Monday, November 12, 2012

The Girl with the Dragon Tattoo

Henrik Vanger (Christopher Plummer) has spent the last 40 years searching for the murderer of his young niece. She disappeared one day and no one has seen her since but her murderer has continued to send Henrik a gift every year on his birthday. Mikael Blomkvist (Daniel Craig) has lost his life savings when he is sued for libel after he publishes an article about a wealthy businessman, Wennerstrom. After Mikael's fall from grace, Henrik decides to hire him to solve his niece's murder in exchange for evidence that would clear Mikael's name and send Wennerstrom to jail. Mikael soon finds that he needs assistance and enlists the help of young tech-guru, Lisabeth Salander (Rooney Mara).

This is not a film to watch in order to fill some time on a lazy Sunday afternoon. It is quite the emotional roller coaster--but in the best sense possible. The overall tone of the film is quite dark and somber. Each moment of the film is filled with an omnipresent sense of dread and anticipation. There is something oddly unsettling about knowing that something terrible is about to happen before it happens. The tone is very similar to another film based off Swedish source material--Let Me In. Both are stories driven by very strong female lead characters that are complex and alluring and dangerous. 

A large part of what makes this film so impressive was Rooney Mara's portrayal of Lisabeth Salander. Mara's performance was stunning. She was able to create a character that was as vulnerable as she is strong--it was an absolute pleasure to watch even during the most intense and disturbing moments of the film. Craig and the rest of the cast were fantastic as well but were at least slightly overshadowed by Mara's complete commitment to her role--physically and creatively. There cannot be enough nice things said about the level of acting in this film.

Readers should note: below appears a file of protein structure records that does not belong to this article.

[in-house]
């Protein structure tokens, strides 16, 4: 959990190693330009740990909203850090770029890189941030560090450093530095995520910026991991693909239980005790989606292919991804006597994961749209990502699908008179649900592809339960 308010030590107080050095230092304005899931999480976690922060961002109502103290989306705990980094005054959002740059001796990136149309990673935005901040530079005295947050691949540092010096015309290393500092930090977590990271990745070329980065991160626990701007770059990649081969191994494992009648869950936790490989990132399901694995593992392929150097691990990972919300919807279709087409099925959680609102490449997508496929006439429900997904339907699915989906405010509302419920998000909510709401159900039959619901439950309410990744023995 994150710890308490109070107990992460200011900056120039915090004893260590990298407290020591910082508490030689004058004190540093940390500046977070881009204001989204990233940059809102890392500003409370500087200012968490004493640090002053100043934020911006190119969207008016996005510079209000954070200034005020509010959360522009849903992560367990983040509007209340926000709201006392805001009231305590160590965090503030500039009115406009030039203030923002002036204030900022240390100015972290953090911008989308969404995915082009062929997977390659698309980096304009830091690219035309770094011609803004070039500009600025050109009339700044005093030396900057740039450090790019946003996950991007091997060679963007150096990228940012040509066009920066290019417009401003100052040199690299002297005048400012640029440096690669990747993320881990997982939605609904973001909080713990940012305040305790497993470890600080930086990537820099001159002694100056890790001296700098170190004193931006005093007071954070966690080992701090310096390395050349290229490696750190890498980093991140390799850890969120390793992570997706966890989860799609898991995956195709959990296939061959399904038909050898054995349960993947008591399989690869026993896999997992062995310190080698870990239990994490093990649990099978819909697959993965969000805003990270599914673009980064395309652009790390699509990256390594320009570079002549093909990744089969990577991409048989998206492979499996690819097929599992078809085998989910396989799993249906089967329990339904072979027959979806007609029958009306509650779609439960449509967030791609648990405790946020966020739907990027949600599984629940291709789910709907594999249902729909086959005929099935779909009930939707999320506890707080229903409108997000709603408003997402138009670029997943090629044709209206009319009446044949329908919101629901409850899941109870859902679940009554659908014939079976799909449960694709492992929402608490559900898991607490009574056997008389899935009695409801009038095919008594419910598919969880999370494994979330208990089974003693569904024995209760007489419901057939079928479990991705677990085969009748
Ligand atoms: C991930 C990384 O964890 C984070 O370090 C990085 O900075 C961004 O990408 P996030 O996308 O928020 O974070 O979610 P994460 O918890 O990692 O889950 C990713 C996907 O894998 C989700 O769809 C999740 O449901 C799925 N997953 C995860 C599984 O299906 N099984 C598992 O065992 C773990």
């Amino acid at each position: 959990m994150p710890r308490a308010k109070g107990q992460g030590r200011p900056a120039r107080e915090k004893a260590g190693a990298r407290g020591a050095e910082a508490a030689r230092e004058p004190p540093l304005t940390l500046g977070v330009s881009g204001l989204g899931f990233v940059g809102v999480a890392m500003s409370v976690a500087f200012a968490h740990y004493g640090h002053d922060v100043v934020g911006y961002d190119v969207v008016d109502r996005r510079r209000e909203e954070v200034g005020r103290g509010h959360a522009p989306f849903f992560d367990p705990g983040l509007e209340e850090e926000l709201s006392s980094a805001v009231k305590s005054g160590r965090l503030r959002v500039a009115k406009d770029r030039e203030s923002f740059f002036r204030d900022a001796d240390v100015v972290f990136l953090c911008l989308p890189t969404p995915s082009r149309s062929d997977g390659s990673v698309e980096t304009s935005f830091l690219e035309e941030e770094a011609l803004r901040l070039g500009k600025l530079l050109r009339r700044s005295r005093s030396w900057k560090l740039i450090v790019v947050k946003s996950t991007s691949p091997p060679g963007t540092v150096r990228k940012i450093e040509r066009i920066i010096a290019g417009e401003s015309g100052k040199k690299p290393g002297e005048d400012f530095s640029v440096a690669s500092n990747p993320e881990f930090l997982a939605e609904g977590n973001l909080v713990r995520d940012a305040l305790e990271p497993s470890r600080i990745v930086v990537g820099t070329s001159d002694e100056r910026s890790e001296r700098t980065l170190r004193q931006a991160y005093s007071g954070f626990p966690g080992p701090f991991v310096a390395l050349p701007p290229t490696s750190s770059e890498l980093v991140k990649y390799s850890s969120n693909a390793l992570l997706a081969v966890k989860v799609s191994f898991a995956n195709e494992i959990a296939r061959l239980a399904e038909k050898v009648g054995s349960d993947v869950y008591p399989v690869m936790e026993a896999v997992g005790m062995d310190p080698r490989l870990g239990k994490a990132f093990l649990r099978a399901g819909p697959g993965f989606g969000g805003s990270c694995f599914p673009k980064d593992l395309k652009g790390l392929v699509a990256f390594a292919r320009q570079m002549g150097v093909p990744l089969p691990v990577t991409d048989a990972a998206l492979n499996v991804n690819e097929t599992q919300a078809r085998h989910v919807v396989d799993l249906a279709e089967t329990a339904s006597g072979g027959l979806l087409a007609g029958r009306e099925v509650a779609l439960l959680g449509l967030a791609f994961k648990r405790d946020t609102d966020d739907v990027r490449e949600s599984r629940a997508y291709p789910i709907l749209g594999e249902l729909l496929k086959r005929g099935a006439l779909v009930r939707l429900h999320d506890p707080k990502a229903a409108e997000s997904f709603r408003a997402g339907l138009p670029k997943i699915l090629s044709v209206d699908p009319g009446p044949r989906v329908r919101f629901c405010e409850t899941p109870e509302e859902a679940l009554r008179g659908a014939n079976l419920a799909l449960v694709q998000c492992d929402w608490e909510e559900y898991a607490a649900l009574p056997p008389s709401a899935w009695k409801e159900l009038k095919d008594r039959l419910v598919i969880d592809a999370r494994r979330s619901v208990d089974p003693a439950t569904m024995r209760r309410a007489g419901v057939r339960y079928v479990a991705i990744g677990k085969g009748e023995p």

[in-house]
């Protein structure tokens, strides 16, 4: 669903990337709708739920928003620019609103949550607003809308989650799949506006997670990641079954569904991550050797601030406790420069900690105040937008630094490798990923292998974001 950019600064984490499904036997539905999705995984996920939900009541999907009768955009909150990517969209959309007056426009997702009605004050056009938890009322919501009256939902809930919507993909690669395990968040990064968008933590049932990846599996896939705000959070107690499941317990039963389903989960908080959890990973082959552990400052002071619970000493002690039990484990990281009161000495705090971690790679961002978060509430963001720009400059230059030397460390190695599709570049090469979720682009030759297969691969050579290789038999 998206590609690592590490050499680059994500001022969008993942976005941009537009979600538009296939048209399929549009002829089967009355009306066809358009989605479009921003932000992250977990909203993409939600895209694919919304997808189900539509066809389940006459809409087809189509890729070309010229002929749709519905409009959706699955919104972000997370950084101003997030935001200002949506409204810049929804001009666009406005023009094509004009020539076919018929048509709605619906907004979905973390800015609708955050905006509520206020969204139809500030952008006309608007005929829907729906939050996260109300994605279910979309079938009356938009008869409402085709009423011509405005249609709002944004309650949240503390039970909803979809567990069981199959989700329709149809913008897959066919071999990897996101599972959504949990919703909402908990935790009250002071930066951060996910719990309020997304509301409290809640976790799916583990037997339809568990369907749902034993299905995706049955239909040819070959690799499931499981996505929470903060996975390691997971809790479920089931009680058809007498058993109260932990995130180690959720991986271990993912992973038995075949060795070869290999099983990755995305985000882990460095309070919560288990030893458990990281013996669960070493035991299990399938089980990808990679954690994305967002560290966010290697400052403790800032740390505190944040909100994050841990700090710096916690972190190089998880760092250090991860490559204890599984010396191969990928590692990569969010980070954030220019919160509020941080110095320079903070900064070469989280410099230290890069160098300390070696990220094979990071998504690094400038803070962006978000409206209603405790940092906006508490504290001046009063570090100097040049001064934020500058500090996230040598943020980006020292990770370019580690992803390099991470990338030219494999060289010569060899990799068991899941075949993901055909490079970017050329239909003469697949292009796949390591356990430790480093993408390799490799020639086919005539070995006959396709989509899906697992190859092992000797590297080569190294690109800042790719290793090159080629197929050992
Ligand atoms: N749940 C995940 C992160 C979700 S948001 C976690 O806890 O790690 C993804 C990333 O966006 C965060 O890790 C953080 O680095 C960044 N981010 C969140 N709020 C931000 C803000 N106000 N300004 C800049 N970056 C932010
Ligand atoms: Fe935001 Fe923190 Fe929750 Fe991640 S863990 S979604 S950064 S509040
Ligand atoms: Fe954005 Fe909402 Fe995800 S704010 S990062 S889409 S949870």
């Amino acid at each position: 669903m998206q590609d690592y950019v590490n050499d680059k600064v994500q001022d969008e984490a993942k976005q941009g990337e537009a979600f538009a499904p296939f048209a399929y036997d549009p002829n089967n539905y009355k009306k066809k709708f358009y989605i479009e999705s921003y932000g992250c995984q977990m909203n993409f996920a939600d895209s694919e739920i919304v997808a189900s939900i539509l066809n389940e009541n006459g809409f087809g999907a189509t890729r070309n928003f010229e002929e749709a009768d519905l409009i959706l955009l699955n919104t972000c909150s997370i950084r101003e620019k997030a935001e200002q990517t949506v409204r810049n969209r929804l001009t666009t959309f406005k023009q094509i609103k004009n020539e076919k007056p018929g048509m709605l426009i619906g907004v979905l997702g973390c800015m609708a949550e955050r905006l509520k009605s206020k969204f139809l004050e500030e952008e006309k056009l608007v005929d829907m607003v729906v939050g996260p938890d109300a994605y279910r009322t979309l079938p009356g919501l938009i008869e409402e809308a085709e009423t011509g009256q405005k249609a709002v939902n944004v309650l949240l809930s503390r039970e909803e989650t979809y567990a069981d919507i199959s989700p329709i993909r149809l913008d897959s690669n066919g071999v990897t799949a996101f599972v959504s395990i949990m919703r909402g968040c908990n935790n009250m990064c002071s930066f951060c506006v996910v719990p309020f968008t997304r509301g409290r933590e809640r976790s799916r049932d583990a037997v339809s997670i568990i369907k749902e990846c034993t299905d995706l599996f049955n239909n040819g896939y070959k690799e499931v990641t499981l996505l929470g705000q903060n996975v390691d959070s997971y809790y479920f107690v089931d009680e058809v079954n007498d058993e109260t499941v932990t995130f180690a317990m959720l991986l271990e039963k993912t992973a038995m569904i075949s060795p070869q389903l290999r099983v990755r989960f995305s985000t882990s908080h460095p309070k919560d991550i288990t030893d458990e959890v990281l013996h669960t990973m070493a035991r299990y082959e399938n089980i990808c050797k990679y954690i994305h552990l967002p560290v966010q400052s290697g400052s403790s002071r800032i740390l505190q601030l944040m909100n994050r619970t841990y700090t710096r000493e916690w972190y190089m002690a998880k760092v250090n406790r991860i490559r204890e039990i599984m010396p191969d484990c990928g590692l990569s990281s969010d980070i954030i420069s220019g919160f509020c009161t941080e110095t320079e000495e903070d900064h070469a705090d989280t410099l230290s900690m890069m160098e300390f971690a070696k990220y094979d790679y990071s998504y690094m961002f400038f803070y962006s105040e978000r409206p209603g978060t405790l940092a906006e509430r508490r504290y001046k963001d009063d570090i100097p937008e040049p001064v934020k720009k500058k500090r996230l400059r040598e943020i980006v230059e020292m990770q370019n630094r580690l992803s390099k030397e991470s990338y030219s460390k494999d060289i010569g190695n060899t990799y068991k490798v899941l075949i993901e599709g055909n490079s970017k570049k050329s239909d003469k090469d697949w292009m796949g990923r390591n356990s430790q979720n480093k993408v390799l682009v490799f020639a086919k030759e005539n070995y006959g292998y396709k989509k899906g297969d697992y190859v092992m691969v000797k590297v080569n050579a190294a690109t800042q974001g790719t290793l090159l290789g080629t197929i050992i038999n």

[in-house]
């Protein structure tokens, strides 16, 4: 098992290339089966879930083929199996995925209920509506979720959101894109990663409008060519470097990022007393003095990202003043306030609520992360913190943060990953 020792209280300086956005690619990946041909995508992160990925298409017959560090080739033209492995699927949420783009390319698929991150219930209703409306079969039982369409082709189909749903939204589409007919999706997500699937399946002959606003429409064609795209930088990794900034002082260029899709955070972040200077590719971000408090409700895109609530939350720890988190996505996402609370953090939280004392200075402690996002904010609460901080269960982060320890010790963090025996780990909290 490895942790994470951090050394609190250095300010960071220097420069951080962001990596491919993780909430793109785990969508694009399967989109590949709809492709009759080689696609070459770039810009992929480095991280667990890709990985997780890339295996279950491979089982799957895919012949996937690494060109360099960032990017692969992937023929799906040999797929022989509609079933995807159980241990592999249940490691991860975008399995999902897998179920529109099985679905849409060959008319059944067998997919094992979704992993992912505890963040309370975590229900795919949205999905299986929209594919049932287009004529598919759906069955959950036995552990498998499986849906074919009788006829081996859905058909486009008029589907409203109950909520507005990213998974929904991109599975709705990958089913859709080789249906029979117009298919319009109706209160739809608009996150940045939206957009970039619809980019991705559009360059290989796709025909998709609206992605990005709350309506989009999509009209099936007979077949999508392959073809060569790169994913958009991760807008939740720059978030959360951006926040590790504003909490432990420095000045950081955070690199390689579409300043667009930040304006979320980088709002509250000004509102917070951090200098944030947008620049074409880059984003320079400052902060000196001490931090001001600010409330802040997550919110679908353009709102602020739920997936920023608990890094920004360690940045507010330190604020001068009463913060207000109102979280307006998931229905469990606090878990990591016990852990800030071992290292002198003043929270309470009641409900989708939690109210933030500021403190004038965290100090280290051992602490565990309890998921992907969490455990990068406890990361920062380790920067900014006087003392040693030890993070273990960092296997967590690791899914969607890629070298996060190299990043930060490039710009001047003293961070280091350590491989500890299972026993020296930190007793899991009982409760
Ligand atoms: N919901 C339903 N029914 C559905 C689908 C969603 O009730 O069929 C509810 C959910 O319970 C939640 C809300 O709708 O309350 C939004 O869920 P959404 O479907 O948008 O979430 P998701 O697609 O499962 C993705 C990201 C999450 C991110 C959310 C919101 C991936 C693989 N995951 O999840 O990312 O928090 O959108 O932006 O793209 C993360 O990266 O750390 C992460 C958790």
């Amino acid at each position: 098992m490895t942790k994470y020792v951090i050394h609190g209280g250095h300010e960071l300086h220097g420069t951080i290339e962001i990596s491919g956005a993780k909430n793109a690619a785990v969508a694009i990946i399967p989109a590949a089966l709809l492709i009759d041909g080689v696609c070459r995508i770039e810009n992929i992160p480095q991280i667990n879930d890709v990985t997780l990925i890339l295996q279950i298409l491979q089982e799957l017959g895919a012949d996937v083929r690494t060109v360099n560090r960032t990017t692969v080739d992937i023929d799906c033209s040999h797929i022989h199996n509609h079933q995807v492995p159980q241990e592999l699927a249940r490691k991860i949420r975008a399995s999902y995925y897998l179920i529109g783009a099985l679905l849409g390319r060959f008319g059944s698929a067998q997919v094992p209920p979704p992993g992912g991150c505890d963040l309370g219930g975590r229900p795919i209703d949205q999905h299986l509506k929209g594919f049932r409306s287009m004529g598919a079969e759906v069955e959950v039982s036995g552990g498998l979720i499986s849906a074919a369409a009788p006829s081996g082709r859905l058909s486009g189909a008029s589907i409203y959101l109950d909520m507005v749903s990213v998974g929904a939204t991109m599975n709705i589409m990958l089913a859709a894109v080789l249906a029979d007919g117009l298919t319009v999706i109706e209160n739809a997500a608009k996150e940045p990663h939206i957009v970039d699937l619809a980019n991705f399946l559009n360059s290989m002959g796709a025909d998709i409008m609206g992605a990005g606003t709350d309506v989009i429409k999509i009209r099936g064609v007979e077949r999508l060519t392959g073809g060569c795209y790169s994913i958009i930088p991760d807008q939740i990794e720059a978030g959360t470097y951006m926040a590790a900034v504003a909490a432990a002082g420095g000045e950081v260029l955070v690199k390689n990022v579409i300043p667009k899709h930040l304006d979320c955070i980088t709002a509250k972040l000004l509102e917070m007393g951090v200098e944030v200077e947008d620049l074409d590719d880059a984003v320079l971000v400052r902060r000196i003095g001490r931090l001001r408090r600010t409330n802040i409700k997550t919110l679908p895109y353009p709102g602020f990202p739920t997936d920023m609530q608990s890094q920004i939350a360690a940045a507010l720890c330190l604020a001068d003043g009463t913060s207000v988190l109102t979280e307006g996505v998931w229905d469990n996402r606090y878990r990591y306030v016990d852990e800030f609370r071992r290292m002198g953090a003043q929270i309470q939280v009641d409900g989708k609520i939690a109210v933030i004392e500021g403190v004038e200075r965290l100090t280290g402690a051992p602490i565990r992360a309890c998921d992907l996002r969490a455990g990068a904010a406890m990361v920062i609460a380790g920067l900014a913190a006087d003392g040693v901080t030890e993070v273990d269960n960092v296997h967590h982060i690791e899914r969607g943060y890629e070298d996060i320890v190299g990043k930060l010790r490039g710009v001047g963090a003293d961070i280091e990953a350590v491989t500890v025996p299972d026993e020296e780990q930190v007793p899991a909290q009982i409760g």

But the acting wasn't the only factors that contributed to the success of this film. The reading frame of the film's plot seemed a misplaced. The beginning and the end seemed like loose ends that are a bit unnecessary but they added to the overall feeling of the film. Both Lisabeth and Mikael are lost in their lives so it only makes sense that the film doesn't begin and end with a neatly tied bow. Everything from the costumes, to the setting, to the script helps make these characters and this story resonate so powerfully with audiences. It feels so real and honest. There are so many moments that are gritty and raw and repulsive and this film makes no apologies.

The Girl with the Dragon Tattoo is a bold film that separates itself from other films with its unapologetic approach to violence and storytelling. It isn't a movie for the faint of heart but it is a powerful piece that helps hit home the consequences and realities of rape and violence. The acting is superb under the careful hand of director, David Fincher, who was careful to tread a careful line between gritty and gory. It is a brilliant film--anyone who watches it won't soon forget it.

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